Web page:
Students at Little Wolf High School will have some major changes to their class schedule when the new school year starts.
That’s because the Manawa School District will be switching to a block schedule for the high school.
Duane Braun, principal of Manawa High School, said a true block schedule consists of four, 90-minute classes during a day.
Currently, the students attend eight, 45-minute classes during each day of school.
“We will be implementing a little bit of a modified block which has what they call ‘skinnies’ in them,” Braun said. “We will be doing a modified block which will have 90 minutes in the regular block classes. A skinny will be a 45-minute period, so we are doing a little bit of both.”
Braun said the 45-minute class slots will be used for band and choir, as well as a few other courses.
Teachers will also be able to use some of that time for preparing for classes.
Currently, there is only one school district in the conference – Amherst – that is using a block schedule.
Ed Dombrowski, district administrator for the Manawa School District, noted that there are several other school districts in the vicinity that utilize block scheduling.
Dombrowski said he isn’t concerned about being only the second school in the conference to use block scheduling.
“I think there is a uniqueness that exists that is an alternative for those who attend regular scheduled schools. They will take a look at this because not everybody thrives in the same environment,” Dombrowski said.
Dombrowski said the use of a block schedule should also help with the student-teacher relationship.
“It allows teachers and students to really get to know one another,” Dombrowski said. “That’s really the major benefit, because now, me as a teacher, instead of seeing this student for 45 minutes, now it’s a 90-minutes block, I get to understand the student a little bit more.”
Braun said that switching to a block schedule will allow the school district to offer a wider range of course offerings.
CAPP Spanish, AP Chemistry, AP History, Statistics and CAPP Literature are being added to the course offerings for the next school year. During February’s school board meeting, the board did approve adding a Business Education Program and teacher for the 2012-13 school year.
Since students will be taking four classes during the day instead of the current eight, the classes will involve more intense instruction time for the students because they will be completing a year-long course in a semester’s time.
“It gives them a chance to focus on a subject and work at it and provides them more opportunities throughout the course of the year by being able to have exposure to more classes,” Braun said.
Dombrowski said each block will contain activities. “Usually you want to have anywhere from six to seven activities during a 90-minute session,” Dombrowski said.
The majority of the high school teachers were in favor of switching to the block schedule. Dombrowski said this switch will mean the teachers will have to adjust their teaching methods, though.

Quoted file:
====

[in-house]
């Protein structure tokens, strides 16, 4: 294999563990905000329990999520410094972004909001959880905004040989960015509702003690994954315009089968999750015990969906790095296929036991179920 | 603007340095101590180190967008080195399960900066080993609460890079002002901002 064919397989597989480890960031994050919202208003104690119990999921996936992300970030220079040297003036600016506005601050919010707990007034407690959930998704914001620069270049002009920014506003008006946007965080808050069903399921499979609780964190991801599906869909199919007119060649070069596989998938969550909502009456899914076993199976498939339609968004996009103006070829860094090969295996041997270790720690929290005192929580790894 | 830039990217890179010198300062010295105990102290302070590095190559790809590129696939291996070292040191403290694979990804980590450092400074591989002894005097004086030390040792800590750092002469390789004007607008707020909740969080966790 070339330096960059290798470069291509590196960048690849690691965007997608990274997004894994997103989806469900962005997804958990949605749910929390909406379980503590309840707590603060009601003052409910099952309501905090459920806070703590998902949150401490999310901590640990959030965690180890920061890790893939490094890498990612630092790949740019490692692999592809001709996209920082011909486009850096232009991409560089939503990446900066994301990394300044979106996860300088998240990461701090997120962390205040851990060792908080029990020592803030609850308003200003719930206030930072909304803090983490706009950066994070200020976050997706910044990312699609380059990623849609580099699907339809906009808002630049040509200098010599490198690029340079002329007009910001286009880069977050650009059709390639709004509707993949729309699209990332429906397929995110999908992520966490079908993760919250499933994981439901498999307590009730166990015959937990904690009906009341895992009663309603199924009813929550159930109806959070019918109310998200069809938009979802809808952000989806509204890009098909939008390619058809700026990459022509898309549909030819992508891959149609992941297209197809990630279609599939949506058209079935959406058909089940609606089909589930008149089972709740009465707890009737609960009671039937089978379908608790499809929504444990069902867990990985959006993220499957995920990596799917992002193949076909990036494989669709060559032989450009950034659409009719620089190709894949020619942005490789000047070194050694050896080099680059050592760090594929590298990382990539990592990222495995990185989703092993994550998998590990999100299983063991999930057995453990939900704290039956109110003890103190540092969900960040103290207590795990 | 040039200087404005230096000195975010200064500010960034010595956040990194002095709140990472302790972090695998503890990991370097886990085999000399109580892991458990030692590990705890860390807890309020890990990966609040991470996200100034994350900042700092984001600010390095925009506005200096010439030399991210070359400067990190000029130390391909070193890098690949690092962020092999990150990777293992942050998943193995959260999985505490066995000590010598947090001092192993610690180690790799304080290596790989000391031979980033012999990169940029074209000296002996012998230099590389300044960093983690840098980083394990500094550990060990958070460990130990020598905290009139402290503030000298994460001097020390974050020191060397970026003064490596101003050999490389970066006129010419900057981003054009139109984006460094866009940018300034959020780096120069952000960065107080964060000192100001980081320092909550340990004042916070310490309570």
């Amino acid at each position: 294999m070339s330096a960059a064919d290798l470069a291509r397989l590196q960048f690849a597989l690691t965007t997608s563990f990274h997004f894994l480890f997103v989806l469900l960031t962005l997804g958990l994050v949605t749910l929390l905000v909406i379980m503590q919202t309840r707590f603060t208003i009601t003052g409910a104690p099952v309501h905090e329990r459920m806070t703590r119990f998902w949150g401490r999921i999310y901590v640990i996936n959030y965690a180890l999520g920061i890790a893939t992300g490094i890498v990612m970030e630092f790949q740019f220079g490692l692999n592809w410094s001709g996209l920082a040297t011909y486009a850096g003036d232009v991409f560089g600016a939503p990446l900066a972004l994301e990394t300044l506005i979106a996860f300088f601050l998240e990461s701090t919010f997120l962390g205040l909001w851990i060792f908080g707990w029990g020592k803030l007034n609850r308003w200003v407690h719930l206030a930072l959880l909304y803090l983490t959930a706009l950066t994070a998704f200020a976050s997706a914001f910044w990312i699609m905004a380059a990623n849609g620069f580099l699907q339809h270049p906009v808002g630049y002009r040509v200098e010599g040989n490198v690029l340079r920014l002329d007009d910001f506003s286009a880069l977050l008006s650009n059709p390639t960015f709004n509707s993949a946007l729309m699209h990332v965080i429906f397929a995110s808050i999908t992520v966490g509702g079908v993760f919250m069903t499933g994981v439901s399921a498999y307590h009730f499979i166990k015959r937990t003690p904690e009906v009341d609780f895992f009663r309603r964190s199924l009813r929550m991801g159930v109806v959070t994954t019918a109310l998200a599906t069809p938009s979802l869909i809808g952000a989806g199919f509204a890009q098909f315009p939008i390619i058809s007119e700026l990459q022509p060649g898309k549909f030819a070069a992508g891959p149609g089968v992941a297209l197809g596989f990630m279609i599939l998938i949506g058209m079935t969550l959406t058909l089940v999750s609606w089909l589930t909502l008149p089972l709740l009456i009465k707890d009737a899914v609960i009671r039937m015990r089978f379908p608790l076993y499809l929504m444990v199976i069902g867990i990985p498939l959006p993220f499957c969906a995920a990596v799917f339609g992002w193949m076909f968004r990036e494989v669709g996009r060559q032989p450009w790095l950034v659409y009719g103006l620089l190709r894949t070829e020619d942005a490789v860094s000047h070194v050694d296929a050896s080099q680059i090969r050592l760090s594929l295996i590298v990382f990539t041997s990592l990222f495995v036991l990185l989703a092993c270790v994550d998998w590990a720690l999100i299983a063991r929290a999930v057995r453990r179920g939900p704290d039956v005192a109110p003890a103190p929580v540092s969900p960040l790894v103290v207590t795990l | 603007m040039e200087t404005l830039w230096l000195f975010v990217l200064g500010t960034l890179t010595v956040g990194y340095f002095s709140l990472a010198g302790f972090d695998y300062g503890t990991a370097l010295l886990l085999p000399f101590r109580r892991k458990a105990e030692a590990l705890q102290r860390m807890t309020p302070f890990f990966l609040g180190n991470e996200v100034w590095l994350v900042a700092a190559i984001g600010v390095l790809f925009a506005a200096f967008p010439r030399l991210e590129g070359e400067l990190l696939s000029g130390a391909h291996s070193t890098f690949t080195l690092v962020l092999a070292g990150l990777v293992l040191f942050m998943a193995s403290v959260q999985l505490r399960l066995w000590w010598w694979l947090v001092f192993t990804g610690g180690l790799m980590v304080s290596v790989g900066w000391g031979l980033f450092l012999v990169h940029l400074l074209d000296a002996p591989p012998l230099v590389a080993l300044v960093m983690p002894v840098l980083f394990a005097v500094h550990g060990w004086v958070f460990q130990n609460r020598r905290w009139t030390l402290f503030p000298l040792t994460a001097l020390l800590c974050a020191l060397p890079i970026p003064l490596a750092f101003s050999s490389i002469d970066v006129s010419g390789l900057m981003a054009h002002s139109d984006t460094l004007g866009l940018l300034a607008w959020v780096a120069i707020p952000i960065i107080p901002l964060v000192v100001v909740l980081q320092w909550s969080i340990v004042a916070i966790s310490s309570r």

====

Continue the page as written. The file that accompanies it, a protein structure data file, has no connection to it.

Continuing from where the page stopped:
“If you are going to have someone who is going to sit and lecture for 90 minutes there will be a lot of sleeping time in class. But that’s not the purpose. The teachers are going to need to be a little bit more project based, a little more activity based,” Dombrowski said. “Teachers who are not trained well really stick out. But teachers who are very good also stick out. Those that need help, we will provide the training. Those who will thrive will really thrive.”
Braun said the teaching staff has observed at Amherst and Kimberly high schools which presently use the block schedule. Also, most of the teachers will be participating in a teaching strategies class by Bill Banks offered through Viterbo University.
“We want to give them (teachers) the tools that will allow them to keep the kids active the full 90 minutes,” Braun said.
Not only will it be an adjustment for the teachers, but the students will also need to make adjustments. Dombrowski said the block schedule will create a college-type atmosphere when it comes to picking classes. Braun said students will have to be mindful when choosing their classes each semester. This will require working closely with the guidance department.
The graduation requirements will also need to be adjusted. Currently, 25 credits are required to graduate. Braun said the administration will recommend to the school board to raise the requirement to 28 credits because of the block schedule.
Both Dombrowski and Braun said the benefits of the block schedule outweigh the few negatives and the adjustments that will have to be made by teachers and students.
“It’s providing opportunities that we haven’t been able to provide. By expanding our offerings, it provides opportunities,” Dombrowski said.
Braun added, “We want to challenge these kids so they are college and career ready. We want to challenge them before they walk out the door, so with going with this we’re giving them more opportunities, giving them exposure to the college atmosphere and still making sure they get a quality education before they leave here.”